CHENNAI: There has been a sudden drop in wind power generation in the state and the Tamil Nadu Electricity Board (TNEB) has been forced to reimpose load shedding. The sudden outages have thrown life out of gear for many residents.
The wind energy picked up on April 28 and the power generated soared to 1,800 MW. The TNEB relaxed the load shedding, introduced on April 15, temporarily. But for the past two days the generation from the wind has been dropping. It was 800 MW on Tuesday.
Due to this, the TNEB re-introduced scheduled power cuts from Monday. In some parts of Chennai, the duration of outages exceeded an hour. “In Mylapore, the supply was stopped at 8.45 am and resumed only around 9.30 am,” said K Vasudevan of New Street in Mylapore.
TNEB officials say they have no other option but cut power to manage the situation. “We knew that wind is unreliable and that is why we did not discontinue our power purchase of 2,500 MW. Otherwise, we would have been forced to impose longer hours of load shedding,” said a TNEB official.
Compounding their woes , residents in many areas, including Mandaveli, Mylapore, Virugambakkam, Velachery and Sowcarpet, have been facing heavy voltage fluctuation. “We are not even able to run the air conditioner in this heat,” said Beaulah Juliet, a home maker of Raja Street in Mandaveli.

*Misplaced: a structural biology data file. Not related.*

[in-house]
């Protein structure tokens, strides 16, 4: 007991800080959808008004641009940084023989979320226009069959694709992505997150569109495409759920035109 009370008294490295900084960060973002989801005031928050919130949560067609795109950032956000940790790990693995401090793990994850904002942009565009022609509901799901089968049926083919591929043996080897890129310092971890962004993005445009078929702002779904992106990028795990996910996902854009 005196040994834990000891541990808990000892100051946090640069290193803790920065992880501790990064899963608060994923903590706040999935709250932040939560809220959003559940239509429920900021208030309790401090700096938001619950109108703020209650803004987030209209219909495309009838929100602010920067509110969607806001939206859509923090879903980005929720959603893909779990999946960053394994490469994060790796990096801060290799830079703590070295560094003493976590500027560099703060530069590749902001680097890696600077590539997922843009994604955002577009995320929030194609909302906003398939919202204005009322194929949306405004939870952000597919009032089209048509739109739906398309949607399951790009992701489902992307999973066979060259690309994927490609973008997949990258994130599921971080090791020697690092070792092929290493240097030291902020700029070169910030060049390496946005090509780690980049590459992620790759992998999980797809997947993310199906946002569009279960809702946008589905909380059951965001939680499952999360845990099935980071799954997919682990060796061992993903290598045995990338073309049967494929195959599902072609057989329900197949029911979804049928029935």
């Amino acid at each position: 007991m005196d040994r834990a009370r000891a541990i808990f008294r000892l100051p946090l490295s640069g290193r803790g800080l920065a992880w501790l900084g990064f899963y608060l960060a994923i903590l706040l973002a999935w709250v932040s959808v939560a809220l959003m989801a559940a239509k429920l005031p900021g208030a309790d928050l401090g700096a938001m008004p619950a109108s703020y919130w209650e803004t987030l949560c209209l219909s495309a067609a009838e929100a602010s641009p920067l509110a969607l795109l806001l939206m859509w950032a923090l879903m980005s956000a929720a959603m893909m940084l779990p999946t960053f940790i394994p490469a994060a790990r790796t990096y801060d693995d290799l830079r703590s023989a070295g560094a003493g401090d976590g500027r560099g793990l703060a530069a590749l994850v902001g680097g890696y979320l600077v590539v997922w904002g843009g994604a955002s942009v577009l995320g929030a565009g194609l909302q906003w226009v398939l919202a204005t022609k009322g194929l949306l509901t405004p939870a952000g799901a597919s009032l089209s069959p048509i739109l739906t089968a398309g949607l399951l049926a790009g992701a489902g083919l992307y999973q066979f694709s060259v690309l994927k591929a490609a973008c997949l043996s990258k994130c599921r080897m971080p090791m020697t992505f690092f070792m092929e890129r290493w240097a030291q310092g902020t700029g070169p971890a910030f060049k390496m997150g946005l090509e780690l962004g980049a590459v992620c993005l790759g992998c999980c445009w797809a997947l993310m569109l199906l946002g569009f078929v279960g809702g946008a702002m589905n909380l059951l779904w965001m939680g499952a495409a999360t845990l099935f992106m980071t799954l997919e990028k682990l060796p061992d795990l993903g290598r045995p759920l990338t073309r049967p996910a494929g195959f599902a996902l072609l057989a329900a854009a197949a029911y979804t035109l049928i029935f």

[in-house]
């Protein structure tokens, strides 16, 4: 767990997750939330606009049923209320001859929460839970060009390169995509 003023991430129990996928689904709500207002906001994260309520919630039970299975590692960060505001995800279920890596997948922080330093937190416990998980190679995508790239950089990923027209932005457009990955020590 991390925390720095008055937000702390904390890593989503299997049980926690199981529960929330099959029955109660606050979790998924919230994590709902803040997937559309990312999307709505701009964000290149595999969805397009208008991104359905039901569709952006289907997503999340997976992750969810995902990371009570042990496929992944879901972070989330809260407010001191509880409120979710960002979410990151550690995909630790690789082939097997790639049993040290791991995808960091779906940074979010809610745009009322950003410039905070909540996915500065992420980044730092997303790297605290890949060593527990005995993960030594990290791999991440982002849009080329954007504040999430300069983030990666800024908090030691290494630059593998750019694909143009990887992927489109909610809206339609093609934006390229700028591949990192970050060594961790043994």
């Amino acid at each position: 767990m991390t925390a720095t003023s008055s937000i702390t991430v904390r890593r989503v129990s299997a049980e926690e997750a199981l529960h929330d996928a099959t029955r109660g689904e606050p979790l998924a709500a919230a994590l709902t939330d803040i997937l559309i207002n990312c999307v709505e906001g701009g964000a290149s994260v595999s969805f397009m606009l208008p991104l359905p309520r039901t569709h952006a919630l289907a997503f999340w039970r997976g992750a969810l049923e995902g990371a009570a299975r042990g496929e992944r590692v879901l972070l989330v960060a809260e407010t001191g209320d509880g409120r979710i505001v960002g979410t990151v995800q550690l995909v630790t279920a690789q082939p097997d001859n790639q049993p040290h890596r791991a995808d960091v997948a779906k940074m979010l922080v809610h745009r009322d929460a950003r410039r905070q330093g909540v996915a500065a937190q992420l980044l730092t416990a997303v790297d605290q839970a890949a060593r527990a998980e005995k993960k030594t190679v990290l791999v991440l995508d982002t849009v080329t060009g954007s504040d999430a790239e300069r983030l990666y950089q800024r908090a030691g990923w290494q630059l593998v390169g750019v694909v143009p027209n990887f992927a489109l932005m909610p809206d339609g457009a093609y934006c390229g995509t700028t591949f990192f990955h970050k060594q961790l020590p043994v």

It is mainly the home makers, elderly and small children who are affected. “It is impossible to cook without electricity as I have an electric cooker,” said Sheela Kumar of Mylapore.
Residents of Nattusuburayan Street in Sowcarpet have been facing regular power cuts for four days. “All residents have been suffering and there has not been any action from the TNEB officials despite repeated complaints,” said Hemant, who runs a business establishment in the locality.
Senior TNEB officials said it was impossible to avoid low voltage and unscheduled power cuts in summer. “The underground cables have a particular capacity to carry power. If there is overloading due to the extensive use of air conditioners, it burns and such problems occur,” said an official adding that low voltage was mainly due to use of equipment to beat the heat.
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